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Firms wonder whether to bite bullet and buy .sucks

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Promotional video highlights Ralph Nader
A promotional video for the .sucks domain highlighted consumer advocate Ralph Nader, who said that the word "sucks" is now a protest word. Many retailers and other businesses see the selling of .sucks domains as extortion to force them to buy the domain before anyone uses it against them.
.sucks video

The Internet domain universe is in the midst of a big bang — hundreds of new domains are joining .com, .org and the relative handful of others with which people have become familiar. 

There will be a .wine domain, .hotel and .love. There's even a realm of risque domains, including .porn and .adult. 

But there's one domain in particular that some companies fear seeing after their name: .sucks. 

"The question is: Do you take defensive measures to guard the sanctity of your brand?" said Nicholas Ahrens, vice president for privacy and cybersecurity at the Retail Industry Leaders Association, whose members include Target and Best Buy. 

Neither company would speak about this topic. But like all companies with trademarked names, they will get the first shot at buying addresses in new domains.

Typically, it costs $20 or less a year to secure a Web address. But Ahrens notes that Vox Populi, the company that owns the .sucks domain, has priced addresses at $2,500.  

"This is brand shakedown and not in line with the goal of free speech about a particular brand," he said. "You're talking about $2,500 a pop for every permutation for your brand."

Companies have until May 29 to secure .sucks addresses before other parties can try to grab them. Consumers will eventually get addresses for only about $10 each.   

Vox Populi CEO John Berard said he envisions companies creating sites to consolidate and learn from customer complaints.

"There is a need for a new place where customers with a complaint and companies with an open ear can gather," he said.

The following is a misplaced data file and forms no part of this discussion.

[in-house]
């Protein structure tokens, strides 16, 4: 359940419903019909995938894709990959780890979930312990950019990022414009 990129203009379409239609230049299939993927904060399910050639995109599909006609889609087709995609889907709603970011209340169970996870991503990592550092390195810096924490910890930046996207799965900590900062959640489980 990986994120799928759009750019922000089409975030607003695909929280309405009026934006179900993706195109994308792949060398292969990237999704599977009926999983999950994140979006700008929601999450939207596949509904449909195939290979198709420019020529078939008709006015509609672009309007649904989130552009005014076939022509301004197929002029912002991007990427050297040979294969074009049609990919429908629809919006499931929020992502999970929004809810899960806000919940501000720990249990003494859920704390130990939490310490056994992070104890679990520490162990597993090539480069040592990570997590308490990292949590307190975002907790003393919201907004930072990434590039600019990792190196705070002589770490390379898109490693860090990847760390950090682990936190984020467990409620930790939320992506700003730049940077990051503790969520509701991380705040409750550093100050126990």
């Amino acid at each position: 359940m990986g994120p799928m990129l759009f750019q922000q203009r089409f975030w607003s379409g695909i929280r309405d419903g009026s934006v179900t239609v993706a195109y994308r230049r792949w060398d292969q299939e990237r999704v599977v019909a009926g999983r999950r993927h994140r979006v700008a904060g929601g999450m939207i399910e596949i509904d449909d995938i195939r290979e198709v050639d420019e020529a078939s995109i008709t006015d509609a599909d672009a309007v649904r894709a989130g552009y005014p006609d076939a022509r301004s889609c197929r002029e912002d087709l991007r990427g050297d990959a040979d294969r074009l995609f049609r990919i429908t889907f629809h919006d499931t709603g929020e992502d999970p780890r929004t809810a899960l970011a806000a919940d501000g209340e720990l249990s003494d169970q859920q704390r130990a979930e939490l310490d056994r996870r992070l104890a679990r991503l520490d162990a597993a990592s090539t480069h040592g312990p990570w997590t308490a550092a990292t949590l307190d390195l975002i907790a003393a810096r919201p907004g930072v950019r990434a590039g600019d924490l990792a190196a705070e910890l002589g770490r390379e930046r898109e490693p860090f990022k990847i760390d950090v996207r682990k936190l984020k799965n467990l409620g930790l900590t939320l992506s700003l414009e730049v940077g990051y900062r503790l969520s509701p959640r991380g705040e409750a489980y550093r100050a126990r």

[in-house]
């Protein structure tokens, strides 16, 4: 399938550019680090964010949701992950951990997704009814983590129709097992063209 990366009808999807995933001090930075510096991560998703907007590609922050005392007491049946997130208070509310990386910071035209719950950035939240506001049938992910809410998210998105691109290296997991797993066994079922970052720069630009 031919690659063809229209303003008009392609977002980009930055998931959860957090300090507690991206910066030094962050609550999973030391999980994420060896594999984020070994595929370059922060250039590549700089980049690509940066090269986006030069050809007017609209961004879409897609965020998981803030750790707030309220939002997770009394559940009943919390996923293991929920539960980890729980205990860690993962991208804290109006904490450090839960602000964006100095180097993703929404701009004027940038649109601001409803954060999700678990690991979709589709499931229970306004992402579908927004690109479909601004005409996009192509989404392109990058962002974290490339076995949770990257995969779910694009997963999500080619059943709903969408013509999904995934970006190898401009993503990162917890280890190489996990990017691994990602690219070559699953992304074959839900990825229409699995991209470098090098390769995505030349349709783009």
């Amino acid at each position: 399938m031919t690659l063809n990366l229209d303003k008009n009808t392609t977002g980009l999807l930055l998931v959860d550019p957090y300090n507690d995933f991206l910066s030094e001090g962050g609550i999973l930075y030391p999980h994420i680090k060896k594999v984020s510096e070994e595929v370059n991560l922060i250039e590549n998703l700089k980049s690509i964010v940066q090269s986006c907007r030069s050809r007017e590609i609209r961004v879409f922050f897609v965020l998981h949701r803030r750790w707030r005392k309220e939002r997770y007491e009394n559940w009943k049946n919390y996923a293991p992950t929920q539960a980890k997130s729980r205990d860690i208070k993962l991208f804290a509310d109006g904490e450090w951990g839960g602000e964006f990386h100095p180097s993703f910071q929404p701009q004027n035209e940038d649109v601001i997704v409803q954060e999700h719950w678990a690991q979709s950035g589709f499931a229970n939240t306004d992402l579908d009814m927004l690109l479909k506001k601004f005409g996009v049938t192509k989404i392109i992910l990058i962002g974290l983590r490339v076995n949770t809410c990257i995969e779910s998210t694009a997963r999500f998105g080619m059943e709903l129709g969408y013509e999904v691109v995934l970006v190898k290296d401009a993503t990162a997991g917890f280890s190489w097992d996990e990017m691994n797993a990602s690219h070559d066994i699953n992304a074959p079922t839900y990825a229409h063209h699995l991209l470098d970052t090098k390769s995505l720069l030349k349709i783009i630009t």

With a website featuring clips of speeches by the Rev. Martin Luther King Jr. and a shoutout from former presidential candidate Ralph Nader, Berard's enterprise casts itself as a consumer ally. 

Sucks video used speech of Martin Luther King, Jr.
A promotional video for the .sucks domain used a speech of the Rev. Martin Luther King Jr. saying that "there comes a time when people get tired of being pushed, we can take it no longer."
.sucks video

Most new so-called generic top-level domains, or suffixes, relate to categories, products or companies. They were approved and dispensed by ICANN, a nonprofit that coordinates the Internet's addressing system.

Most buyers paid ICANN about $200,000 per domain. But some coveted top-level domains were auctioned off for millions of dollars. Google shelled out $25 million for .app. Berard won't say what he paid. 

Daniel Schindler, co-founder of Donuts Inc., which owns nearly 200 domains including .restaurant and .dental, said they help companies better identify themselves on the Internet.

"If it ends in .restaurant it's going to be a restaurant. If it ends in .furniture or .football it's obvious what you're going to find when you get there," he said.

Schindler said the average retail price for addresses using domains his company owns is about $20 a year.

Still, companies are being selective in choosing which domain addresses to lock up.

"Most companies are probably taking the view that if it's a domain that we care about, register defensively," said Sheldon Klein, an intellectual property attorney with Gray Plant Mooty. "But if it's a domain name that has nothing to do with the company, like .bingo, I don't know that Target (for instance) has to register .bingo."

Target and Best Buy have secured Web addresses in the .porn and .adult domains, presumably to prevent their actual use. Target has also grabbed addresses in photo, toys, clothing and other domains. 

Meanwhile, Best Buy has locked up addresses in the audio, camera and mobi domains. But so far it appears neither company has grabbed .sucks addresses.

  When so-called cybersquatters do launch websites that violate a company's trademark, Klein said, they usually can be shut down. But he said it's often impossible for a company to shut down a gripe site,  unless it profits from the firm's name, generates confusion or contains false, defamatory content.

"There have been some rulings both by arbitrators and courts that say a company cannot shut down these sites on First Amendment grounds," he said.

David Krejci, an executive vice president with the PR firm Weber Shandwick, wonders if the .sucks domain could really make things worse for companies.

  "It's just another venue," he said. "How is that any different than all of the negativity that exists on a company's Facebook page, on Twitter or in a forum?"

Still, Krejci advises companies to buy addresses that they figure could be liabilities or assets. 

So far, more than 5 million addresses have been purchased in the new domains, Schindler said. That includes .sucks addresses purchased this week by Nike, Converse and Timex, according to Berard.